3. Bleeper says:

    Patienline is a company with a huge problem created by an ill thought out plan by ‘Nu Labour’ back in 1997. The problem now is that sick people particularly old sick people are having to pay for the mistakes of politicians and over paid company executives who have badly got their sums wrong.
    Patientline are not making huge profits from Patients, they are not that clever. The company’s shares are currently valued at less than 2p (and still falling) and is making huge losses. The Chairman of Patienline, the hard pressed Geoff White admited recently that the company can not survive any longer than 12 months on current performance.
    Poorly paid Patientline staff work under conciderable ‘sales target’ pressure and with equipment that is mostly not fit for purpose.
    So what did Patienline’s Directors and Managers do last week ? They make matters worse, a lot wores in fact and announced a‘restructruturing’ of prices which will cost sick people more.
    The recent botched ‘restructuring’ of the prices of their products includes the abolition of the reduced rate for patients over 65, who will now have to pay the full daily rate of £2.90 and not £1.70.
    Amazingly, Patientline also increased the price of outgoing calls from the bedside from 10p per min to 26p and introduced a minimum call charge of 40p (previously 20p) for outgoing calls which is charged regardles of whether an outgoing call is answered or not. The press release issued by Patienline last week was very enconomical with the truth. The slating of Patientline in both local and national newspapers last week was due to the huge increas in prices for outgoing telephone calls.
    Perhaps after all the company was trying to be clever and force the Department of Health to pay a subsidy to keep prices down. Maybe, but Patientline clearly underestimated the hate that patients and NHS staff feel towards the company; which is evidence of how out of touvh Patrientline’s directors are.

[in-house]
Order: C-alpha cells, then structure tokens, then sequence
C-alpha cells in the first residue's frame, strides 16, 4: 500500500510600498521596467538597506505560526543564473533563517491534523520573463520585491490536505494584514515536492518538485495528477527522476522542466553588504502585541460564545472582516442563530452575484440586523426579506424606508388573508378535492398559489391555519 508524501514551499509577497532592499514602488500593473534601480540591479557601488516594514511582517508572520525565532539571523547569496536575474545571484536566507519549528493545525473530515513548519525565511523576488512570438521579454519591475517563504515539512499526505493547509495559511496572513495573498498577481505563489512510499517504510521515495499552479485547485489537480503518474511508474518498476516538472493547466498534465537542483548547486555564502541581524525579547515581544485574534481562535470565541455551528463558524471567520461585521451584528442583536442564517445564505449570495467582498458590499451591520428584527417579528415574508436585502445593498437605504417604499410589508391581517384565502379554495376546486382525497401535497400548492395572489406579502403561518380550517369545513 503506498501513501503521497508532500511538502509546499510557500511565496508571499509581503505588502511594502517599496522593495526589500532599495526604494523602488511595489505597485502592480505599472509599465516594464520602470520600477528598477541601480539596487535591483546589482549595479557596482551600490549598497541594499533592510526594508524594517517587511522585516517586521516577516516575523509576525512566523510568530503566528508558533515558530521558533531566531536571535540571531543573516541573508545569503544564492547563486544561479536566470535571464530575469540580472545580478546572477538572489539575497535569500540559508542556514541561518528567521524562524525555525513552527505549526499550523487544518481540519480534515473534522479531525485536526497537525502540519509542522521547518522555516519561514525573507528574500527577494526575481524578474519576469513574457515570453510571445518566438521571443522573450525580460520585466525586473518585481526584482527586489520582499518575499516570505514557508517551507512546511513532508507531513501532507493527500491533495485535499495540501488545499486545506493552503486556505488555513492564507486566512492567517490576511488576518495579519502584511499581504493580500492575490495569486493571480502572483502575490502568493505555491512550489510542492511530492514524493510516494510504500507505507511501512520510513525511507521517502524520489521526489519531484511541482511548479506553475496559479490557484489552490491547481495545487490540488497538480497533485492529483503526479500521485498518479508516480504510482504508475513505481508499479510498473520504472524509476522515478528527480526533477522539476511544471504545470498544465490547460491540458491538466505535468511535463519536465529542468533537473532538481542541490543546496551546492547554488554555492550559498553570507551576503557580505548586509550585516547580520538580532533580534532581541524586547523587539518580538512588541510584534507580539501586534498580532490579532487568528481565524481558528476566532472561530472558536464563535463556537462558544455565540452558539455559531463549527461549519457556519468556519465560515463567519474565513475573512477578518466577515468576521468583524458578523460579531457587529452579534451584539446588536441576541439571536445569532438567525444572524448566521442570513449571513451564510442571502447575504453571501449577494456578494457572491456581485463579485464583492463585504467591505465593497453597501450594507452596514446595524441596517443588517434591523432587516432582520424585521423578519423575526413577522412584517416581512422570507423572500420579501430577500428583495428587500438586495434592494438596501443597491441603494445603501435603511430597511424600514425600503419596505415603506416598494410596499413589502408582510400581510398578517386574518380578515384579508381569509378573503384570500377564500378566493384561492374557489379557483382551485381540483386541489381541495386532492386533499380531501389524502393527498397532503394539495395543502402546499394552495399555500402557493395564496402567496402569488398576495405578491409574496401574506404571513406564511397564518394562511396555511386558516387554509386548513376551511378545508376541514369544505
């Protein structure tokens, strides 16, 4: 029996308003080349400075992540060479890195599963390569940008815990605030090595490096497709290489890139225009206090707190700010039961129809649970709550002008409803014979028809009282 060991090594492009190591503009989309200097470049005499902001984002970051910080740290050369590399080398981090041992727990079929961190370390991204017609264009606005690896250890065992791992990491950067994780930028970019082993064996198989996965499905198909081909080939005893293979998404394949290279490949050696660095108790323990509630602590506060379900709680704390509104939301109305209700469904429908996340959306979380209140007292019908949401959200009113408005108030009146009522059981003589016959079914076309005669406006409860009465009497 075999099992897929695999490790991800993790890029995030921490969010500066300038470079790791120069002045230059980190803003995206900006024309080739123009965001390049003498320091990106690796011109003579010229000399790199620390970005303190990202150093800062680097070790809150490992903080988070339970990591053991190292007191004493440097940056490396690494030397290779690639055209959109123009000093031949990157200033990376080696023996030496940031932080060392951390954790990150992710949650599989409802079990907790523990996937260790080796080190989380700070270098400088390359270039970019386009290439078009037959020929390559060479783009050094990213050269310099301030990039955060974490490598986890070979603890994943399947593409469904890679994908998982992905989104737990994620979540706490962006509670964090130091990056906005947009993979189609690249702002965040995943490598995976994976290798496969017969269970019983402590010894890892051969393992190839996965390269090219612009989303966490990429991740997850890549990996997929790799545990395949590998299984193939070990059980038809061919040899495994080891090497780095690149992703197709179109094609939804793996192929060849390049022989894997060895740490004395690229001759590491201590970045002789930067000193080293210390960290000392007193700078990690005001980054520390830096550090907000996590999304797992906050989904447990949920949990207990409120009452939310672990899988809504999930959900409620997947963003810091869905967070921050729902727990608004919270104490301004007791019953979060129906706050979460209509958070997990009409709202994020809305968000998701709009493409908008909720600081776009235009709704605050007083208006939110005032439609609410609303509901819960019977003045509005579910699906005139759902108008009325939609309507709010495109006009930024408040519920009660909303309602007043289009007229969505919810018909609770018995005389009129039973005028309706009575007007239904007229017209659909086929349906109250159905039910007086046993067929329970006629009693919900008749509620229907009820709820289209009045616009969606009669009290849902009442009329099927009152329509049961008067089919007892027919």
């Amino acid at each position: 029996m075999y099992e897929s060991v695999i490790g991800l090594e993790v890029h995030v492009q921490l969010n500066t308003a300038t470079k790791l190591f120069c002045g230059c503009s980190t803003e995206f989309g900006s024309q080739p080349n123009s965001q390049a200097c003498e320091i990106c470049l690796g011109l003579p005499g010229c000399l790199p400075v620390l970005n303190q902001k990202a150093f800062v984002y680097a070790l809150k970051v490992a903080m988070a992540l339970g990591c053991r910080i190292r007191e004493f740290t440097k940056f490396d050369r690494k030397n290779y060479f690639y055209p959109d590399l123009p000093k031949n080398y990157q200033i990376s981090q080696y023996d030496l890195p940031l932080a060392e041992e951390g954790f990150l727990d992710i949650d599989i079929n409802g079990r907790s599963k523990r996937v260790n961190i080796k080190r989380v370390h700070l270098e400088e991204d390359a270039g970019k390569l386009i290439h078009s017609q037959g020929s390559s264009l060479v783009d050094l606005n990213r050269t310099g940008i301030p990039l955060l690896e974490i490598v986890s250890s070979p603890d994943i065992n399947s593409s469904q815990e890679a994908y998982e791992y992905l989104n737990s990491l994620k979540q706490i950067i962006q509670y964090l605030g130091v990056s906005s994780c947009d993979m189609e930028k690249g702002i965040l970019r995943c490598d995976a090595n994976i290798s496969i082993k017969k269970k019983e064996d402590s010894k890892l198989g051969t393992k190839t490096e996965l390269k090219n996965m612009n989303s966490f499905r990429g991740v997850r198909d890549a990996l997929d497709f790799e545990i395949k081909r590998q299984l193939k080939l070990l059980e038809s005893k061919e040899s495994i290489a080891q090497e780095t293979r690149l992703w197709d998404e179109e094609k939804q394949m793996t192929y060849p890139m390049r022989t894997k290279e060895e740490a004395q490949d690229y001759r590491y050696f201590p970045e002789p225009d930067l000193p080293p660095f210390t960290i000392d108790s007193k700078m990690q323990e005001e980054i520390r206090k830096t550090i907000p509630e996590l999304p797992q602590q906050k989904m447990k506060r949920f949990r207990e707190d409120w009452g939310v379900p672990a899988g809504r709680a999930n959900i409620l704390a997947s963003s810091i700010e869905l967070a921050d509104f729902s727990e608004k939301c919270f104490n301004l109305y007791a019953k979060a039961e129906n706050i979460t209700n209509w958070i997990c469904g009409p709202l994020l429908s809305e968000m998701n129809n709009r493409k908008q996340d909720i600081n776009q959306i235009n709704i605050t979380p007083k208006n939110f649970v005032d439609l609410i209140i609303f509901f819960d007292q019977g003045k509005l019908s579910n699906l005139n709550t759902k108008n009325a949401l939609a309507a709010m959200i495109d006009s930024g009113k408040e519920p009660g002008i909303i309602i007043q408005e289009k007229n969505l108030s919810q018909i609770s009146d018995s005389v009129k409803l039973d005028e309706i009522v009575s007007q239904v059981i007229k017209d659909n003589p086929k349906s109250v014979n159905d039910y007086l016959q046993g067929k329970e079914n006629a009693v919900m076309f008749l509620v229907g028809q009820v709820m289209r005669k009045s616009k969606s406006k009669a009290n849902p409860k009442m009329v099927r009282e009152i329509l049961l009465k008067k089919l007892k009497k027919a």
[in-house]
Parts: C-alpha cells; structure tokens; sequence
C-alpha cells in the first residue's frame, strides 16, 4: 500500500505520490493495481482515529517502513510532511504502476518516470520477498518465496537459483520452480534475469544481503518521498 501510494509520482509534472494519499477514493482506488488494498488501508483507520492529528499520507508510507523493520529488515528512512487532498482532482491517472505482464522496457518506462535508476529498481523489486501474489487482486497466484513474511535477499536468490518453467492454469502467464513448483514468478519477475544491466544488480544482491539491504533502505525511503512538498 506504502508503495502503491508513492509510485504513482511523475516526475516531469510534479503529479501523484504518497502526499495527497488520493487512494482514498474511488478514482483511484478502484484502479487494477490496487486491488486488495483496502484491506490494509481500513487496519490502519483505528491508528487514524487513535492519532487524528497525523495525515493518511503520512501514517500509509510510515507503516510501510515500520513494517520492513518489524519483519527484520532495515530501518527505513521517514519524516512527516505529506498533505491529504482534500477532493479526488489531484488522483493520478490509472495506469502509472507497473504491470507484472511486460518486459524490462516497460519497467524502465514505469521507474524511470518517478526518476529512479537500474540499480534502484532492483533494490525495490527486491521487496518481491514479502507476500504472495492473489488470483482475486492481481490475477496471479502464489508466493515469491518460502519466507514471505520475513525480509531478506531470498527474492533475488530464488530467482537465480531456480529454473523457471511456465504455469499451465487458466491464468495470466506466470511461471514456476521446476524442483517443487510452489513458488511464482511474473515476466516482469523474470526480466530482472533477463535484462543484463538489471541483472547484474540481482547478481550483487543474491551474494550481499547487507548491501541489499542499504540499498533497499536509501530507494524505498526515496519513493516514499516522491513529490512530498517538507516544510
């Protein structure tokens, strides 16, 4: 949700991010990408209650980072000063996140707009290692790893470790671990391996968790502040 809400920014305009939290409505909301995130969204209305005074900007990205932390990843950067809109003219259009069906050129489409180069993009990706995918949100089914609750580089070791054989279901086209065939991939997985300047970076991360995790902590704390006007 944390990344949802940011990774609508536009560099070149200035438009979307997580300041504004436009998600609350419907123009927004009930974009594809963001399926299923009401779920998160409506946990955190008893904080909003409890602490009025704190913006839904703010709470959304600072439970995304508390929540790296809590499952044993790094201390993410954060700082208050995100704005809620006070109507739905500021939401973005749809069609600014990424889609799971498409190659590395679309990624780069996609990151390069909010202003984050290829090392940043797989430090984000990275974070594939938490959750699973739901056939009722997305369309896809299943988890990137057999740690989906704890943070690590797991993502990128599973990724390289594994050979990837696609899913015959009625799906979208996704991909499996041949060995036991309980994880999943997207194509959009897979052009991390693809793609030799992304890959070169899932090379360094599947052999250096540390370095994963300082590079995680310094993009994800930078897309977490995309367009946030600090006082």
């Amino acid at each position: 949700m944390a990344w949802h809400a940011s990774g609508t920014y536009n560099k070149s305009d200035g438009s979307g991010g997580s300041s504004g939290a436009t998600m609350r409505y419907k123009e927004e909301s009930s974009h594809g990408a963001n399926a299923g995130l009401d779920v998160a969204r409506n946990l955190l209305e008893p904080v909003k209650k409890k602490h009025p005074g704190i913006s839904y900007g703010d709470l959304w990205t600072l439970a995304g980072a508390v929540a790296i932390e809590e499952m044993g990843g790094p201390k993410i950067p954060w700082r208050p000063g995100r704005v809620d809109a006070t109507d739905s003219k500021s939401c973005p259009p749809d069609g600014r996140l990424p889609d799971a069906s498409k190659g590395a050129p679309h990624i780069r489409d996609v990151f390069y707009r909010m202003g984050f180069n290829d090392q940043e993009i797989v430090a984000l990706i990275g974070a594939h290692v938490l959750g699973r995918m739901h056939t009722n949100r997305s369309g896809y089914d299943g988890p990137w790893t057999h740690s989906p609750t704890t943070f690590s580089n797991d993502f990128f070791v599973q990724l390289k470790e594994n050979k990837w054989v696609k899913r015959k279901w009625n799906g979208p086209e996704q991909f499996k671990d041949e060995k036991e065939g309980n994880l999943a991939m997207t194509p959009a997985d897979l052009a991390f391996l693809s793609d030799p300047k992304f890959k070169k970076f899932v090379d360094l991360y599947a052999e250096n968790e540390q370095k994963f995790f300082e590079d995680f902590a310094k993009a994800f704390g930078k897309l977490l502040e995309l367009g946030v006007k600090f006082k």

So long as prisoners in the nations over crowded prisions receive free TV and yet sick people have to pay for their TV viewing there will always be, understandably, complaints.
    Only Politicians can put that right. Howvever, so long as Patientline operate with insensitivity, faulty equipment they will continue to to be critisised.
    Is there any wonder that Patienlines staff sickness levels are so high we are trying to give a good service under great pressure.
    ‘Bleeper’ – A member of Patientline Staff.

  4. pw4 says:

    Patientline directors themselves are under pressure from the shareholders. Morgan Stanley, Shore Capital (non-exec director Barclay Douglas’ company), and Barclays have all increased their holdings recently; presumably to have a greater influence over the board. Whether this has any connection with Group Finance Director Phil Dennis deciding to leave today “by mutual agreement” is not clear to me.
    The slating of the company in newspapers was indeed due to the increase in prices, but don’t imagine this was the BBC keeping its journalistic ear to the ground. The adverse publicity was due, as it was in May last year, to an orchestrated campaign by the Commission for Patient and Public Involvement in Health, a public body funded by the Department of Health, who urges Patientline to reduce its charges but fails to make any constructive suggestions as to how the services are to be otherwise funded.